Profit-sharing: Alaska showing Iraq the way?
Where are we? The second or third plan for rebuilding Iraq? Remember Jay Garner?
Need I say more? Of course, it's not like Democrats have much of a plan for Iraq. Even as the pre-war arguments for invasion fray at the edges and we see more and more signs the administration had little idea what it was getting itself into, the Democratic presidential contenders– if that's not too generous a word for them– stay mum on Iraq because they don't have much of a clue what to do either.
But through all the hullabaloo, one idea has been quietly making slow but steady progress on the merits of its own inherent logic. The plan is to put a measure of Iraq's vast oil wealth into the hands of ordinary citizens by creating an Iraqi Permanent Fund modeled after the one in Alaska that sends out annual dividend checks to every resident of the state. It's an idea that appeals to both the right and the left.
It all started back on April 9– the same day U.S. troops helped Baghdadis pull down that statue of Saddam– when Steve Clemons, a veteran think-tanker and former Senate aide, floated the idea in a New York Times op-ed piece.
In the lead-up to the Iraq war, hawks often pointed to America's post-war successes in democratizing Japan and Germany as examples of what could be accomplished in post-war Iraq; however, the analyses often rested on superficial and incomplete readings of history. One of the roots of successful democratization in Japan was the U.S.-mandated land reform that broke up vast seignorial estates and parceled out land to individual farmers. That gave millions of Japanese farmers new wealth and, just as important, a stake in the post-war regime.
Oil is the issue in Iraq, of course. But why not apply the same principle? Why not find some way to cut individual Iraqis in on the country's wealth? That could accomplish at least four goals:
* It could abolish those ghastly landscapes of poverty and decay dotted with ridiculously opulent palaces. Yes, the palaces were Saddam's. But oil-rich and underdeveloped countries tend to devolve into kleptocracies. So it could happen again.
* It could help diversify the Iraqi economy, creating sources of wealth and middle class livelihood outside the oil sector and the state bureaucracy.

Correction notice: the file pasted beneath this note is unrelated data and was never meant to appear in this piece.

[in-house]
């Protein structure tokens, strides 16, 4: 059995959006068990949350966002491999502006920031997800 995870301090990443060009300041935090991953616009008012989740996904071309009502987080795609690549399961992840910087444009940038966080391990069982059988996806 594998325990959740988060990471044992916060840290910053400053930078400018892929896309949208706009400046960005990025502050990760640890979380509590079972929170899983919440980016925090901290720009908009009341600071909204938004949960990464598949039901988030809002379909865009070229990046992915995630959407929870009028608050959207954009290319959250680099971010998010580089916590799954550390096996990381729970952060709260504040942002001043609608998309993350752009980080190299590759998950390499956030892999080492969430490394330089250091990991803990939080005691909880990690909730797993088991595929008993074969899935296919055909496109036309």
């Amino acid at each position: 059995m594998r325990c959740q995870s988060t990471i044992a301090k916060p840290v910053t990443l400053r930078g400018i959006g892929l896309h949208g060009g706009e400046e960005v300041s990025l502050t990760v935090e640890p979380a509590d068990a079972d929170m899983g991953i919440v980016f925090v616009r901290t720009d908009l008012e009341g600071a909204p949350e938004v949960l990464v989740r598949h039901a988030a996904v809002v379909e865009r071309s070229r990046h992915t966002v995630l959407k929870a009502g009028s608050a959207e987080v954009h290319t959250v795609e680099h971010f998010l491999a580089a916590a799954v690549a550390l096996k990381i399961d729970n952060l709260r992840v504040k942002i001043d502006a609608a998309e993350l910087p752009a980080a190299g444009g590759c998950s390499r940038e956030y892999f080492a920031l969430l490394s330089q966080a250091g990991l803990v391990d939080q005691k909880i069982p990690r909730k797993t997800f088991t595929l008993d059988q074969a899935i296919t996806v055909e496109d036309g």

* It could give ordinary Iraqis a material stake in the new Iraq we're trying to build.
* And it might burnish our own tarnished image abroad by demonstrating that our interest in Iraq was never in taking control of its oil.
Clemons' idea got picked up in the Los Angeles Times, Newsweek, and other publications. Then on April 29, U.S. Senator George Allen (R-VA) raised the idea with Secretary of State Colin Powell at a Foreign Relations Committee hearing. Powell expressed interest in the idea, telling Allen the administration was considering it. And after that, folks at the National Security Council seemed to do just that, running the numbers and sounding out experts on the potential plan.
Then the idea seemed to go dormant for a while– but not for long, as politicians on Capitol Hill got into the act.
Senators Lisa Murkowski (R-Alaska) and Mary Landrieu (D-LA) announced plans to introduce a sense of the Senate resolution endorsing the idea. Senator Ted Stevens (R-Alaska) began putting out word that he'd gotten the administration to take the idea seriously. Then a Zogby poll reported that 59 percent of Americans support some form of the Alaska model for Iraq.
"I was pleasantly surprised," says Clemons. "I would have thought more Americans would want to use that money to offset the costs of occupation and reconstruction."
An even more surprising development came on June 22, when American proconsul Paul Bremer endorsed the idea before the World Economic Forum in Jordan. Bremer suggested that the United States was open either to a plan on the Alaska model or one which uses a percentage of accumulated oil revenues to "finance public pensions or other elements of a social safety net needed to ease the transition from a state-dominated to a private sector economy."
There's little doubt that Bremer got a sign off from Defense Secretary Don Rumsfeld before endorsing the proposal in such a high-profile international setting. So the administration seems to be hesitantly, but unmistakably, getting behind the idea.
The real mystery in all this has been the silence of Democratic presidential candidates. True, exporting the Alaska model, or some similar plan, would be difficult. The concept would have to be adapted to the particulars of Iraq in ways that are hard to predict. And it obviously wasn't an idea the administration had when it went into the country.
But the fact that they've warmed to the idea– signaled most clearly by Bremer's speech– shows a growing realization on the administration's part that American reconstruction must look beyond political reform to a fundamental restructuring of the political economy, one that makes the mass of the Iraqi population into a constituency of the new regime. The Democrats' failure to get on board, or seriously engage in this debate, is a worrisome sign for their prospects in 2004. Now that the Bush administration is embracing the plan, their chance may have passed.
The essay– distributed by the Featurewell service– originally appeared in The Hill, a non-partisan Congress-oriented weekly.